Ambassador Changes Testimony, Admits Giving Quid Pro Quo Message to Ukraine

Gordon Sondland said he now remembers conveying that military aid would be withheld until Ukrainian President Zelenskiy complied with Trump's demands.


"Let me state clearly, inviting a foreign government to undertake investigations for the purpose of influencing an upcoming election would be wrong," said Gordon Sondland, the ambassador to the European Union, in his sworn deposition before congressional investigators on October 17. "Withholding foreign aid in order to pressure a foreign government to take such steps would be wrong. I did not and would not ever participate in such undertakings."

But on November 4, Sondland had a change of heart.

"I now recall speaking with [Andriy] Yermak," he wrote in an appendix to his testimony, referring to one of the top advisers to Ukrainian President Volodymyr Zelenskiy. "I said that resumption of U.S. aid would likely not occur until Ukraine provided the public anti-corruption statement that we had been discussing for many weeks."

Per congressional testimony, the "anti-corruption statement" concerned President Donald Trump's push to have Zelenskiy publicly announce an investigation into Burisma Group—where Hunter Biden, the son of former Vice President Joe Biden, sat on the board—as well as into a much-criticized theory on Ukrainian interference in the 2016 U.S. election. The House is currently conducting an impeachment inquiry after revelations surfaced that Trump allegedly withheld congressionally-authorized military aid from Ukraine this summer in order to strongarm Zelenskiy into carrying out the request.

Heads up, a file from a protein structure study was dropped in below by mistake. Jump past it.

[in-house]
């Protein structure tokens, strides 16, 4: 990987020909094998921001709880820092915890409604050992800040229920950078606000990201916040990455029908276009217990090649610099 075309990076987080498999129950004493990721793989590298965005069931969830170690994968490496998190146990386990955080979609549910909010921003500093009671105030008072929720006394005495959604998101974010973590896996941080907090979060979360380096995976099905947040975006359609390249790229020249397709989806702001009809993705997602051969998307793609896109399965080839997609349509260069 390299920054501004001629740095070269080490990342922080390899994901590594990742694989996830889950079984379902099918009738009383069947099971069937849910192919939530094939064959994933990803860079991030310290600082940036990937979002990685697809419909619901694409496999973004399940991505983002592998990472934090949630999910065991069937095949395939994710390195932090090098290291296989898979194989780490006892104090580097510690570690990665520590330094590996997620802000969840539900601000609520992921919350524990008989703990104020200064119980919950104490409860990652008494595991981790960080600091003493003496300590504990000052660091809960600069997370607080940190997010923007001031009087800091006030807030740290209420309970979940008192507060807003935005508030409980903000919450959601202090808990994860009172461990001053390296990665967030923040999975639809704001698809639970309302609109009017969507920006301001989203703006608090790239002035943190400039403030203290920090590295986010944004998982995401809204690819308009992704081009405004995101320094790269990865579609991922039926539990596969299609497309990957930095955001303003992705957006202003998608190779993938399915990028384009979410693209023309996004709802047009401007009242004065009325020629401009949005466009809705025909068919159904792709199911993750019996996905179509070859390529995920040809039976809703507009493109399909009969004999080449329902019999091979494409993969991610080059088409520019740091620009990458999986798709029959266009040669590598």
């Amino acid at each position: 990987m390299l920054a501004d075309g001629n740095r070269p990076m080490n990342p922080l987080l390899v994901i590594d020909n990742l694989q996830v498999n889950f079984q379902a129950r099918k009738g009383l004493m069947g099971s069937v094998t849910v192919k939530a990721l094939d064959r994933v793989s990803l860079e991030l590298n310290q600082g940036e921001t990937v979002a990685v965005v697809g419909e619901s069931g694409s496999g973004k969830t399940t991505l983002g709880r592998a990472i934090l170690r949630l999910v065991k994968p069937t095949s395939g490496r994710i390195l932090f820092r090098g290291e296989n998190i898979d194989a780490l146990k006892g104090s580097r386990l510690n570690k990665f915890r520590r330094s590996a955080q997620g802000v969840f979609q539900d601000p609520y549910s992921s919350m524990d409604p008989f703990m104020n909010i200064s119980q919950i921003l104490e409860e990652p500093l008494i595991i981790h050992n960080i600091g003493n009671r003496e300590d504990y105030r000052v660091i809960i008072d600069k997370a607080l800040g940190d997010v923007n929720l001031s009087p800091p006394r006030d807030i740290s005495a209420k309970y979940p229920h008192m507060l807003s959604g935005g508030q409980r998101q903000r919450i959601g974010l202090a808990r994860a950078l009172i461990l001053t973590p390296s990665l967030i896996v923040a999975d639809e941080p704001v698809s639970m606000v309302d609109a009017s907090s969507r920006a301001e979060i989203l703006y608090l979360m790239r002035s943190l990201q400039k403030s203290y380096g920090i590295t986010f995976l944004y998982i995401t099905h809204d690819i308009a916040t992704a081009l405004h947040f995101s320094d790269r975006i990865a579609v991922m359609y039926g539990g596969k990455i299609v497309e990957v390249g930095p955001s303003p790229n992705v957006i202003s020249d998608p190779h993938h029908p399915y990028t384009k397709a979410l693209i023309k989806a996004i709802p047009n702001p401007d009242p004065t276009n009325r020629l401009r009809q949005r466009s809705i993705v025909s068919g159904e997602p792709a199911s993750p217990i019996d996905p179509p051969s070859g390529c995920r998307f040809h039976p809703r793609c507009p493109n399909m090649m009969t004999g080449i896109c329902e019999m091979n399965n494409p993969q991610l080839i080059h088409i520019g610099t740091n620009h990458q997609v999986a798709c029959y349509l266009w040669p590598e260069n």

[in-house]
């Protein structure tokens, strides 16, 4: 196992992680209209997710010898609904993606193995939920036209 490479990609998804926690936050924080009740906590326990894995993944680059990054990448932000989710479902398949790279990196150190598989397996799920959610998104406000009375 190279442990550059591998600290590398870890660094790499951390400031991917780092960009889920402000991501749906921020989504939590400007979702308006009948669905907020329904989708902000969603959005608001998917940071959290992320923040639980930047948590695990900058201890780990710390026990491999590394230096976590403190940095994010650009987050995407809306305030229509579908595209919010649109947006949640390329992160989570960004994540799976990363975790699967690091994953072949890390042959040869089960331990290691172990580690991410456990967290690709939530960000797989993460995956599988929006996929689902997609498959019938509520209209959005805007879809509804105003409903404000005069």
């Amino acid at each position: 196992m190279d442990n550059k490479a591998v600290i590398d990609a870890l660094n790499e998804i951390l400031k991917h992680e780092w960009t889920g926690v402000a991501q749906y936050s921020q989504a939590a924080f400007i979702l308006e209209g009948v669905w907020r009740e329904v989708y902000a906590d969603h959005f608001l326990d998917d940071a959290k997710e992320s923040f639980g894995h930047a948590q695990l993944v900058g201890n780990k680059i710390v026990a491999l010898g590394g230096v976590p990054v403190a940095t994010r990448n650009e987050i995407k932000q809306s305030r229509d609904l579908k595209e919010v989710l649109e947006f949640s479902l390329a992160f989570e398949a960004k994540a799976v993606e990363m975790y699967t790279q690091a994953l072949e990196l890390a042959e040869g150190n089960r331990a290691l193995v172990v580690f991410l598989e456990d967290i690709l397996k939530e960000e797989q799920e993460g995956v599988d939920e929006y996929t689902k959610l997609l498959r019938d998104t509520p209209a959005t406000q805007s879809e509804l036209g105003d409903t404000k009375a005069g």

Sondland's switch comes after William Taylor, the current U.S. ambassador to Ukraine, testified on October 22. According to Taylor, Sondland informed Ukrainian officials that the aid would not be released unless the investigation directed at the Bidens moved forward.

Trump has repeatedly denied that he ever weaponized the aid package in exchange for Zelenskiy's assistance, although he seemed to allude to it multiple times on a July 2019 call with the Ukrainian president. "False stories are being reported that a few Republican Senators are saying that President Trump may have done a quid pro quo, but it doesn't matter, there is nothing wrong with that, it is not an impeachable event," Trump tweeted on Sunday. "Perhaps so, but read the transcript, there is no quid pro quo!"

With Sondland's admission, that defense seems flimsier.

The transcript of his deposition was released on Tuesday, along with that of Kurt Volker, the former special envoy to Ukraine. Their testimonies entered the public record a day after House Democrats released the depositions of Marie Yovanovitch, the former U.S. ambassador to Ukraine, and Michael McKinley, a former top aide to Secretary of State Mike Pompeo. Both testified about the rank partisanship pervading the State Department, as Trump allies, spearheaded by his personal lawyer Rudy Giuliani, successfully worked to remove Yovanovitch from her post. According to Giuliani et. al, she stood in the way of the end-game: convincing Zelenskiy to investigate Joe Biden.